It was a great relationship while it lasted. Sure, we had our ups and downs. Sometimes they couldn’t be relied upon to do what they were supposed to do, but on the whole, they were there when I needed them.
Yep, my love affair with Hootsuite has come to a screeching halt. Last week, with no warning at all, they changed their free plan, subsequently screwing over a lot of people, me included.
For the uninitiated, Hootsuite’s free plan allowed you to auto-schedule up to 10 posts per profile per day. More if you manually scheduled them. But now they’ve well and truly throttled their scheduling ability, again, without warning, to a maximum of 10 posts total, across all profiles. Meaning if I schedule 10 Twitter posts, I can’t then schedule anything for Facebook. Personally, I think this is an underhanded and somewhat dumb move.
Of course, the reasoning behind this will be money money money. By limiting the number of posts, they’ll be looking to force people’s hands into signing up for their paid accounts. Unfortunately, I don’t think this will go quite the way they plan. Sure, some less social media savvy people might cave because it’s the only platform they know, but for others, like me (small businesses, charities, low/unwaged) this will probably get us looking for better options/deals elsewhere, even perhaps a paid one. And guess what? we’ll find them!
I use Buffer for free as well. I am limited to 10 posts at any one time, but this is per profile (as Hootsuite used to be). I can schedule 10 post on Twitter and 10 posts on Facebook. Any surplus can then be added to Facebook’s inbuilt scheduler, or to Tweetdeck. Sidenote: Yes Tweetdeck is crap functionality wise, but it’s free (and likely to remain so), so hey! For some, this bit of extra faffing around with multiple schedulers may not even be an issue if they only post a couple of times a day.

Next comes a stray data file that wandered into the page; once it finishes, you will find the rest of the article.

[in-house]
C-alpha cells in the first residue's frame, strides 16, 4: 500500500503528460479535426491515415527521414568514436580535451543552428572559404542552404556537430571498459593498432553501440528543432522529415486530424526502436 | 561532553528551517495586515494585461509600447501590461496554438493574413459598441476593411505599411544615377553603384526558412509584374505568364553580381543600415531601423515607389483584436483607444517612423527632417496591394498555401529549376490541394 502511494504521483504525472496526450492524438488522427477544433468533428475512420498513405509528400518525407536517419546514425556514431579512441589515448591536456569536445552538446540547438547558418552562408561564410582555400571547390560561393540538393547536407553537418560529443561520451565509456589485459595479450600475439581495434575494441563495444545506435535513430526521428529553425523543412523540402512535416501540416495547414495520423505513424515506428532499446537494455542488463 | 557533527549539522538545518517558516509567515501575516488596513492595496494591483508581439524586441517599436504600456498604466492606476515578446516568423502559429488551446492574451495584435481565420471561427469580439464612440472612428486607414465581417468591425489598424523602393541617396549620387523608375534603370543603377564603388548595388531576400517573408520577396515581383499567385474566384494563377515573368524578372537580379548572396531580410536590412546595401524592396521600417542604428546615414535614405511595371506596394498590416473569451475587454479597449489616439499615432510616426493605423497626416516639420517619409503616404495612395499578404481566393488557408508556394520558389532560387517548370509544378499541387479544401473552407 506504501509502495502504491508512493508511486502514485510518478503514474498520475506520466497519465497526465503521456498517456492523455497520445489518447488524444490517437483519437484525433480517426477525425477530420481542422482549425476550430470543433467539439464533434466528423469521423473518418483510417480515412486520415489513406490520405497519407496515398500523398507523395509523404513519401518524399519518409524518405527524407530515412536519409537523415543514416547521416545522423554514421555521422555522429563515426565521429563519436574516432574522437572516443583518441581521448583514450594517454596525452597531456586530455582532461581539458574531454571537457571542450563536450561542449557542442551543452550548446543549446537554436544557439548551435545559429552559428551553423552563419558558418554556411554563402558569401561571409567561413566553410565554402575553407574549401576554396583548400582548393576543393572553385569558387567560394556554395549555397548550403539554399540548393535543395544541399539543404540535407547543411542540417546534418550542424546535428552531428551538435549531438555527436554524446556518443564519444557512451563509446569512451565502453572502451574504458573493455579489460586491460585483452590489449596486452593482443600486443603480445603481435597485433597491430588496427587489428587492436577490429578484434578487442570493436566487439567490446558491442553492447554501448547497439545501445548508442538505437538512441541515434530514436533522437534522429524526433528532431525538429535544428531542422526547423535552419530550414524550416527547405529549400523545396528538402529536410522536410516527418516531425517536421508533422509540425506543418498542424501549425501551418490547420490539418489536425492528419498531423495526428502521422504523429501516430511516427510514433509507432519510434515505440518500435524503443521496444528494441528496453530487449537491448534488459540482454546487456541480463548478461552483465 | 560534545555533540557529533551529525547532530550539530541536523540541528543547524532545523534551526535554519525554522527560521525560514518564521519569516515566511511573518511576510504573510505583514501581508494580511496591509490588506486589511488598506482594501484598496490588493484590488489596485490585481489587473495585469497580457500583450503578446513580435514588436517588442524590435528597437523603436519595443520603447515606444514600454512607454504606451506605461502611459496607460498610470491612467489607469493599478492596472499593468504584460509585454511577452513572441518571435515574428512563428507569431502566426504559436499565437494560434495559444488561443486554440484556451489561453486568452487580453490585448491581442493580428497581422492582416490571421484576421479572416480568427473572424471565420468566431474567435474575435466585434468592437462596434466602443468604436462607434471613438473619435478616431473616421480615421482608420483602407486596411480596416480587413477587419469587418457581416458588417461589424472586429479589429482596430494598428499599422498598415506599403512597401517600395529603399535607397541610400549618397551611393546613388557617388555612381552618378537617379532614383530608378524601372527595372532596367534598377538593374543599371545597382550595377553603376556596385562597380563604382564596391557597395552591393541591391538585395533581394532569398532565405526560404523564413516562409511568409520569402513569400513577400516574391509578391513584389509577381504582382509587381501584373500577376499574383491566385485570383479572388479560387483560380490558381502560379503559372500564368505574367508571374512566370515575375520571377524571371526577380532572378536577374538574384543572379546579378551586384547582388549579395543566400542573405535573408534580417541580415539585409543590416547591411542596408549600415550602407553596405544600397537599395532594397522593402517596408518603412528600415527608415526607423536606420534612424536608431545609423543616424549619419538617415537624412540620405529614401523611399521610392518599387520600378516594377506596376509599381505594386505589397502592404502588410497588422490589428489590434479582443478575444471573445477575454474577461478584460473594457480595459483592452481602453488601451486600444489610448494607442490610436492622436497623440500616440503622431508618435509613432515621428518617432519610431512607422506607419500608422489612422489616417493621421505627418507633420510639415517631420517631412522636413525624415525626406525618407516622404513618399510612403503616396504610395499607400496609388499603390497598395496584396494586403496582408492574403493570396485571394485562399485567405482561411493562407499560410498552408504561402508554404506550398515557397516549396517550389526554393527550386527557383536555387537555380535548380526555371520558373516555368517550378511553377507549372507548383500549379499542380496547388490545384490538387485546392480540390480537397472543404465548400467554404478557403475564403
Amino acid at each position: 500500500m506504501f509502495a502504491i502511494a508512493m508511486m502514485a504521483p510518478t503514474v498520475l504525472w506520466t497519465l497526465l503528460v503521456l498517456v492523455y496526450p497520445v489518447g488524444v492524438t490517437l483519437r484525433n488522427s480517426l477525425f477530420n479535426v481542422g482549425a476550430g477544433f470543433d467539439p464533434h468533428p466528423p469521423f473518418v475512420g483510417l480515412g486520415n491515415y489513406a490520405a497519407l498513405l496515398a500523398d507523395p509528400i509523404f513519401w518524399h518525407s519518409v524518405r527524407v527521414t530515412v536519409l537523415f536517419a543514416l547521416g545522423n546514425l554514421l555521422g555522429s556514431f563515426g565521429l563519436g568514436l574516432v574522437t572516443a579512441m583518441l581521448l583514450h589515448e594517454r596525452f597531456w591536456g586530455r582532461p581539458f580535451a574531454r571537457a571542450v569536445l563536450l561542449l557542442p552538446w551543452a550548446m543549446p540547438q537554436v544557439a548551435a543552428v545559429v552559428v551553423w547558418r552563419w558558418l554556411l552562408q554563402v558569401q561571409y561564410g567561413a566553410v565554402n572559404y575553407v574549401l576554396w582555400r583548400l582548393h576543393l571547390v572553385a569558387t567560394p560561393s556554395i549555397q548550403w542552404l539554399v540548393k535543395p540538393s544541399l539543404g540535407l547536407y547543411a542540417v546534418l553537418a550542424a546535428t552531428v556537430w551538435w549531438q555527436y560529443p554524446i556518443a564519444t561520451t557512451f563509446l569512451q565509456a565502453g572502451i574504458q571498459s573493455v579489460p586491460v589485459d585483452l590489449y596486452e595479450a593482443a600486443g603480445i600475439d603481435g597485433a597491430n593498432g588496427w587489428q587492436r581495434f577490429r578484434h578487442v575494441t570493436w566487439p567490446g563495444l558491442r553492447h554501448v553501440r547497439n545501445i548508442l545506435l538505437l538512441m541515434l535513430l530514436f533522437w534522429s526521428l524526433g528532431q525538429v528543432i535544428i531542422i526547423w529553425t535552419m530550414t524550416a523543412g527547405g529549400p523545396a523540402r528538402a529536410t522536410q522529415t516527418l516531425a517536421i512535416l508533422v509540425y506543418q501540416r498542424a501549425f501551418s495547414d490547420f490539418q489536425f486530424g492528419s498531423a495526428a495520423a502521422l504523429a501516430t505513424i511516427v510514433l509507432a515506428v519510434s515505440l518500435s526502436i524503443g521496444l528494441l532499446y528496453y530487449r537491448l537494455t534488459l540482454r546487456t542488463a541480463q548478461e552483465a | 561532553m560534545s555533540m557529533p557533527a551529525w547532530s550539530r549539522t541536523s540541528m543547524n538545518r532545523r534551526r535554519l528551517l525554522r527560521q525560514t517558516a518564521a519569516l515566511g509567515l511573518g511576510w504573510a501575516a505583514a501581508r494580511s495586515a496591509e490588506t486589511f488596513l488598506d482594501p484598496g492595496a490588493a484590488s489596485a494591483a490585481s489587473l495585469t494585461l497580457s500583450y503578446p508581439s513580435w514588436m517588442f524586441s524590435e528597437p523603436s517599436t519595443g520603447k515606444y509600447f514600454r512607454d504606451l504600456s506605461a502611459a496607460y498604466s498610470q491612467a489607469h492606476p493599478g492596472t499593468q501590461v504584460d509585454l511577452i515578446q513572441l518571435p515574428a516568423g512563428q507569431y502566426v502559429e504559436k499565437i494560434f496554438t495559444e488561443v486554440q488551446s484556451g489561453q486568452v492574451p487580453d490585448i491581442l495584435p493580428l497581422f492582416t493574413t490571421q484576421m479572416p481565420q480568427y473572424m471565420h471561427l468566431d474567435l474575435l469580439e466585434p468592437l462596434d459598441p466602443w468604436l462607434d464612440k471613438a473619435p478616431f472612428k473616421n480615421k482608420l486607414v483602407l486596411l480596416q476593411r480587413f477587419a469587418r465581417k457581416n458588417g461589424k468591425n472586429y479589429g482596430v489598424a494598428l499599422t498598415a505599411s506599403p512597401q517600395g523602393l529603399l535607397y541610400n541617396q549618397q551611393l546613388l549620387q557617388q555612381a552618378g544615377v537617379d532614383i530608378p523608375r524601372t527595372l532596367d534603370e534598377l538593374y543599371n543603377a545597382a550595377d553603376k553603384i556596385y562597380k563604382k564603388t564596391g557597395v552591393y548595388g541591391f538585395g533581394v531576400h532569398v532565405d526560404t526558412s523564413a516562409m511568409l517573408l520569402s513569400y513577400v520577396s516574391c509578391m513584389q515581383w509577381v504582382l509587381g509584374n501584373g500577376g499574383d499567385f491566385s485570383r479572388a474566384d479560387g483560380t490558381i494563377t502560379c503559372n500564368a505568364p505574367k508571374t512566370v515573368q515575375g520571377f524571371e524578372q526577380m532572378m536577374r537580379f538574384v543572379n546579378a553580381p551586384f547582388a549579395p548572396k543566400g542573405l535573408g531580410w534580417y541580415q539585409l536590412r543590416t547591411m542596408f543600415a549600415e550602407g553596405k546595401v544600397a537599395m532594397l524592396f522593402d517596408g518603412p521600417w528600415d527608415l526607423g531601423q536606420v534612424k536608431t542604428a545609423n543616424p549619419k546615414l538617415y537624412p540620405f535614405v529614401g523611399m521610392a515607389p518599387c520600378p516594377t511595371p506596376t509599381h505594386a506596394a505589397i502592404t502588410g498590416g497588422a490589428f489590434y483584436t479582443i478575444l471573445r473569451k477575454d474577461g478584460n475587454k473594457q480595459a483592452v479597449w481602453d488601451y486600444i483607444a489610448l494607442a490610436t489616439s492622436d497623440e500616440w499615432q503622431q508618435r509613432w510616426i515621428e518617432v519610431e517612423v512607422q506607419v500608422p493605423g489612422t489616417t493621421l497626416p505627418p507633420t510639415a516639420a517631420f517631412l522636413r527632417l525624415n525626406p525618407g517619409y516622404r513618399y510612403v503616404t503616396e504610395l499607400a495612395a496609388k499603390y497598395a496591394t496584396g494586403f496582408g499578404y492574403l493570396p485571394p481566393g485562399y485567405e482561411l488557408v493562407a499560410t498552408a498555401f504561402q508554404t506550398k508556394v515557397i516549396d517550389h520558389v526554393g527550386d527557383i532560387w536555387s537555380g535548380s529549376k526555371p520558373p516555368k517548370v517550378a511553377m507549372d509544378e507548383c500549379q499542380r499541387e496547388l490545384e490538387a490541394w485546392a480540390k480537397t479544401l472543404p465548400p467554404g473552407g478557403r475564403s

And what if I suddenly decide, “Hmm, maybe I should get a paid account for some extra functionality,”? Well, even then Hootsuite won’t be (shouldn’t be) the go-to account. At pretty much half the price of Hootsuite’s basic ‘Professional’ plan, Buffer’s basic ‘Awesome’ plan would be the way to go (Buffer = $10 per month (with a 15% saving if you pay annually!), Hootsuite = $19 per month).
Okay, so Hootsuite’s paid plan gives you 500 posts per month, whereas Buffer only gives you 100, but as far as I can tell, with Buffer that’s 100 posts per profile, whereas Hootsuite’s 500 will be divided across profiles. So if you use just Twitter and Facebook, that’ll be 250 each per month. If you throw in Linkedin say. With Buffer, you’ll still get 100 posts for that too, but with Hootsuite, you’ll be reduced to 166 posts per profile. As you can see, the more profiles you have, the better deal Buffer becomes compared to Hootsuite. And let’s face it, chances are, both plans probably provide way more slots than actually needed with their basic plans, especially for small organisations, or independent users like me.
Sorry Hootsuite, you’re now nothing more than a turkey!